Adam Seaman: Right, it’s kind of like that self-world concept I was talking about. To somebody looking at me it might look like, Adam’s not having fun, maybe somebody has Includer, and they want to make sure that I feel part of the group. To them I don’t look very engaged, but what they can’t see is that I’m at my most engaged when I’m in that space. Now if somebody knows I have Intellection, they won’t be as off-put by it or as concerned about it. I know time’s ticking here, so I’ll go onto my number five which is Input, and this was the hardest one for me to understand. We use the word Input like let me have my Input or let me give my Input, as something you put out into the world. This is one of the reasons why you really have to understand Gallup’s standard definitions for the themes, because sometimes the label doesn’t fully describe what the word is about. In fact, most of the time they don’t. They don’t give you enough context just looking at the word, you really have to understand the description. What Input is, is it’s not about what I put out into the world and give my Input, it’s what I Input into myself, it’s what I collect.
One of the things I learned that was very useful from the master StrengthsFinder coach, Curt Liesveld, is he said, “What you collect are things you deem to be useful or that have utility.” It was really cool because what I collect, and it varies person to person. I collect quotes and I collect theories and models and tools and concepts; I love that stuff. I’ve developed a really good sense for what’s a useful quote or what’s not, or what’s a useful model or concept and what’s not. I’ve learned how to use my Input theme a lot better, because I understand it a lot more. There’s a lot more to say about each one of these themes, but those are my top five. That’s all I stayed with for the longest time, but I’m starting to really appreciate the value of looking into your top 10, your number 6-10 themes, because it’s kind of like a basketball team and your main players fall out, they’re either injured or they’re not the right player for the situation. You can go to your bench and bring in a specialist when you need it. You can start to see traces of someone’s themes and how they communicate and that’s when you really start to feel like you’re getting to know this tool so well is when you can hear vespers of the different themes.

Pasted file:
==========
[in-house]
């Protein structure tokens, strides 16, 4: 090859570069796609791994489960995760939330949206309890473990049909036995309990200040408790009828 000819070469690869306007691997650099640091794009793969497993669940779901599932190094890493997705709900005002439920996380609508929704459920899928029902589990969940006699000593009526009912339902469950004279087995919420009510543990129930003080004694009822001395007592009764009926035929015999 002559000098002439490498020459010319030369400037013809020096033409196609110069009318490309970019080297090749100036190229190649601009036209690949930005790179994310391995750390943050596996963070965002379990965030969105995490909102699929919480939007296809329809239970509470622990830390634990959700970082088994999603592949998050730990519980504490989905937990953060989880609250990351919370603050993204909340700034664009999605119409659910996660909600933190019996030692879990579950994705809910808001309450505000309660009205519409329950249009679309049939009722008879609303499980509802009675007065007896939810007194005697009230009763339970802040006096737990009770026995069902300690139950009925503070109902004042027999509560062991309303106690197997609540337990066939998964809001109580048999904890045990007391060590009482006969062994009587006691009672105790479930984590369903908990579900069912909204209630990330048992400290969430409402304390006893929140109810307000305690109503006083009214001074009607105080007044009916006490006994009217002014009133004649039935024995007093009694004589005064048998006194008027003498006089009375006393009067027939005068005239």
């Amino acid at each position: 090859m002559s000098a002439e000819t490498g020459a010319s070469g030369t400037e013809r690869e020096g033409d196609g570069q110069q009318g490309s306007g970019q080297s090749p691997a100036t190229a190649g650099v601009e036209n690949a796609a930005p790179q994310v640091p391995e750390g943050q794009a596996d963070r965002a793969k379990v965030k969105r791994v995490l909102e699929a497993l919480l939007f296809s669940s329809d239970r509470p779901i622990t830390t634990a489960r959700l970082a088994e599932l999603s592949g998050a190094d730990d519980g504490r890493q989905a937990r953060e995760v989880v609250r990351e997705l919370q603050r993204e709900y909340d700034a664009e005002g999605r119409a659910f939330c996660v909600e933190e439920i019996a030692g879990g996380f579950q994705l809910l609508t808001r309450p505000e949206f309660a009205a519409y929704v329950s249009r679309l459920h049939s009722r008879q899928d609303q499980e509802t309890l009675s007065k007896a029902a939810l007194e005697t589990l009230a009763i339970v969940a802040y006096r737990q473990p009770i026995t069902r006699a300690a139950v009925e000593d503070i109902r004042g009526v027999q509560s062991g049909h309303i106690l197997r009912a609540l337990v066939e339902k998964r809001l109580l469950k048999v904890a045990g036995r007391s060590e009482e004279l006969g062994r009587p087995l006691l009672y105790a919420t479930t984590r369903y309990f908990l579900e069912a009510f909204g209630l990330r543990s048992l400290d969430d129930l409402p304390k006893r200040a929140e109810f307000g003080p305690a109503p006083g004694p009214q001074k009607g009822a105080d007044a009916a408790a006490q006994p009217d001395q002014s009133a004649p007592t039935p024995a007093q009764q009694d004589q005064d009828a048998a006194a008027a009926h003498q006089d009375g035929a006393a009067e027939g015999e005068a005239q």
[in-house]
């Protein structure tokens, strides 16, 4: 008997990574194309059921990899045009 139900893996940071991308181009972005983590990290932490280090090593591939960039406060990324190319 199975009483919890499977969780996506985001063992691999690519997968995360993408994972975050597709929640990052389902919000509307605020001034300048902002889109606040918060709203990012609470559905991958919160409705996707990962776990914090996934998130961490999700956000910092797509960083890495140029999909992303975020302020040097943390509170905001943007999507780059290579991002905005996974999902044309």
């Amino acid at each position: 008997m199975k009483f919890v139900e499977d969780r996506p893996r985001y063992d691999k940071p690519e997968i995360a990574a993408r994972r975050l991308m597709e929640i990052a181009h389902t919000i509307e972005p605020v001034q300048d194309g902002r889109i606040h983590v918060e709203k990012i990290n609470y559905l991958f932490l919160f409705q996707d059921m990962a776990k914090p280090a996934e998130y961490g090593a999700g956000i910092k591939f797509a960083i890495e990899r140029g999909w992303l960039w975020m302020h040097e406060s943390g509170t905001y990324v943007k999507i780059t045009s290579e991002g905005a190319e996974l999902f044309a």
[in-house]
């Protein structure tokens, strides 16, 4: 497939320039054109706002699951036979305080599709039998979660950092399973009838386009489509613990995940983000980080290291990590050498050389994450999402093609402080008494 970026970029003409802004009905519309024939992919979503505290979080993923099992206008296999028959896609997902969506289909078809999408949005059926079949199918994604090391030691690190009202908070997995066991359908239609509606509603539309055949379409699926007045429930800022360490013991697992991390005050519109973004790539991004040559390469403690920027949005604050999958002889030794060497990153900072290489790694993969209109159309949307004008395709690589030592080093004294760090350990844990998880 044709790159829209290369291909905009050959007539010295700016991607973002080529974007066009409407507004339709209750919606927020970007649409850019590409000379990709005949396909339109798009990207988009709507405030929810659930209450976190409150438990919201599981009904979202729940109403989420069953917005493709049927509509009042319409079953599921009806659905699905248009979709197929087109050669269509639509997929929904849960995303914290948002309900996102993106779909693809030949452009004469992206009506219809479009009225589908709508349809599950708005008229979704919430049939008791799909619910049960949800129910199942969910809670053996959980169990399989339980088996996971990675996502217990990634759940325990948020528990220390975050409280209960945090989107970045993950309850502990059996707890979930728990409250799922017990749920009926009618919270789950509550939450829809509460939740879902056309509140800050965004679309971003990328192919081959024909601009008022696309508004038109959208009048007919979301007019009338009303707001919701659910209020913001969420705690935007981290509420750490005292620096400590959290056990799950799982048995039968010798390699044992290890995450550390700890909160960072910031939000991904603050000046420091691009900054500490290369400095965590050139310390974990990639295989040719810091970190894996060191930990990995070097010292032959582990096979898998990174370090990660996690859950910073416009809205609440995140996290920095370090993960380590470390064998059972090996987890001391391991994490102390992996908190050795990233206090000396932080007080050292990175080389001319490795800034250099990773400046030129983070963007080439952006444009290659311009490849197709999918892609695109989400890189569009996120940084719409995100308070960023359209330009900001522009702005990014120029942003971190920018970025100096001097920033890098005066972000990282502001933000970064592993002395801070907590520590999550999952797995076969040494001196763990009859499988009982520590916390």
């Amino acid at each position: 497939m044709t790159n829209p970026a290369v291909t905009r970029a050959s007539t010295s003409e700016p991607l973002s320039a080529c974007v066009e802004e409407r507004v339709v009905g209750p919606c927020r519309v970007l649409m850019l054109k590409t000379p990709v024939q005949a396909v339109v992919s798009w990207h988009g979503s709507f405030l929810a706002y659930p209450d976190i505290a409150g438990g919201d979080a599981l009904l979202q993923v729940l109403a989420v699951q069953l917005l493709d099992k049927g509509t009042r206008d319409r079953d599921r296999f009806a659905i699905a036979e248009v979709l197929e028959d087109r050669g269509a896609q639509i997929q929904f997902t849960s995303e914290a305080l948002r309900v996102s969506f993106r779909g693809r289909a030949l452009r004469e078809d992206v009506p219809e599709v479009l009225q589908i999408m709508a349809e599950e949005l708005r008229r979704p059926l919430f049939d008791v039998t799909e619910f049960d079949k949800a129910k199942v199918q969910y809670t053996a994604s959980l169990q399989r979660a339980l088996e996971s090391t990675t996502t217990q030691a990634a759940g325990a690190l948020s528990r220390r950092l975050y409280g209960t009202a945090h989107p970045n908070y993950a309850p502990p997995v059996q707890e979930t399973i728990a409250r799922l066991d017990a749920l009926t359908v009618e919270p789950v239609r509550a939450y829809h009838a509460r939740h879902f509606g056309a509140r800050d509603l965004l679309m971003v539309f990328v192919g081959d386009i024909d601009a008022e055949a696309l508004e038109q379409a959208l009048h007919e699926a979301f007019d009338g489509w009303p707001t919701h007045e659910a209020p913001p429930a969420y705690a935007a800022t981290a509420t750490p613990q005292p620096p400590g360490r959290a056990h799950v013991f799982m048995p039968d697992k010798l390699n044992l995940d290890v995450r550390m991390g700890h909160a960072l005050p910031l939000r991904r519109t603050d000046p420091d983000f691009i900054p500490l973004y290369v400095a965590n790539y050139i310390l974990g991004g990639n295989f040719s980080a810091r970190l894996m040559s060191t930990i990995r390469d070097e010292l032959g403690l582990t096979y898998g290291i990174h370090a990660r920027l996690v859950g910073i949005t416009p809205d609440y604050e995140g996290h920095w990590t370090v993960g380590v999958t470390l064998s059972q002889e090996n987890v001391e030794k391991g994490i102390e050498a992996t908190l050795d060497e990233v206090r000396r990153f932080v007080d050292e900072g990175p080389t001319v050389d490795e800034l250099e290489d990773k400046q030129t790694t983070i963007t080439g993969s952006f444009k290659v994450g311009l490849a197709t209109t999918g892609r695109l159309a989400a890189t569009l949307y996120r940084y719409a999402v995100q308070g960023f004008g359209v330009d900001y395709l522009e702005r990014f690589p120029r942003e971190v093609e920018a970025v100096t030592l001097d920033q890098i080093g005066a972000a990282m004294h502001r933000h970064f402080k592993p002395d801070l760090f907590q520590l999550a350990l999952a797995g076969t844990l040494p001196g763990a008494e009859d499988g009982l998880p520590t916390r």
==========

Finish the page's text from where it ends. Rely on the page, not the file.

So Command is my number seven, Activate is my number eight, Empathy is my number nine, Futuristic is my number ten, and we just hit 30 minutes in six seconds.
Lisa Cummings: Look at that, you are so precise. I’m still standing back thinking, I’ve never heard the word vespers, it sounds like a funny pronunciation of a Vespa scooter, and that’s a clue of Intellection right there, or my lack of. Let’s end this show with your view on talent and strengths.